My lab aims to answer the fundamental question of how cells respond to their physical and biochemical extracellular matrix environment, and how the matrix niche is generated in cancer. We focus primarily on cancer cell migration and invasion in 3D-matrix, in particular in ovarian cancer, and how the metastatic matrix niche is formed.
Our current research centres on the functions of vesicle trafficking pathways, in particular the endocytic system, in controlling cell matrix interactions in cancer. This builds on our published work, demonstrating that endocytic trafficking of extracellular matrix receptors (integrins) controls local signalling to facilitate cancer cell migration in complex 3D-environments. We identified a pathway controlled by RabGTPases which rescues active integrins from lysosomes to facilitate invasion (Dozynkiewicz et al Dev. Cell (2012). We also showed that Rab11-driven recycling of integrins and co-cargo receptor tyrosine kinases controls signalling of RhoGTPases (Jacquemet et al. JCB (2015)), and changes the architecture of F-actin in invasive pseudopods to generate filopodial actin-spike protrusions that promote invasive migration of cancer cells (Paul et al. JCB (2015)). In addition, using mathematical modelling approaches, we determined feedback loops that control GTPase activity and cancer cell migration and invasion (Hetmanski et al. (2016) PLOS Comput. Biol.).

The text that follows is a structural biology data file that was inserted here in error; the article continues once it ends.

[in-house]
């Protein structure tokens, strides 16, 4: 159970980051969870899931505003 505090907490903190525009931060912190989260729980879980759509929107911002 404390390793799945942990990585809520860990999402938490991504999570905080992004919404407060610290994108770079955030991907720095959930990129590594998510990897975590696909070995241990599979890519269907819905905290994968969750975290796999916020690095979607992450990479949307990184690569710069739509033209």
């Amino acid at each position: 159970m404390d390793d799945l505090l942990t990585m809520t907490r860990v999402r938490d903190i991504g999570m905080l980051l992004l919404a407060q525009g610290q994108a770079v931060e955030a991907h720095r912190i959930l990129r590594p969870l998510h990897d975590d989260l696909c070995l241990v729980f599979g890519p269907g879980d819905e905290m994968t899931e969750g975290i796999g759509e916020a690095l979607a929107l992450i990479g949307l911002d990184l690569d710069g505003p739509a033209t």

Patrick is principal investigator and senior lecturer in the Wellcome Trust Centre for Cell-Matrix Research within the Faculty of Biology, Medicine and Health.
After undergraduate studies at the University of Nottingham, Patrick completed his PhD at the University of Leicester in 2004. He then moved on to a postdoc at the Beatson Institute for Cancer Research, until taking up his position at the University of Manchester in July 2010 with a Wellcome Trust Career Development Fellowship.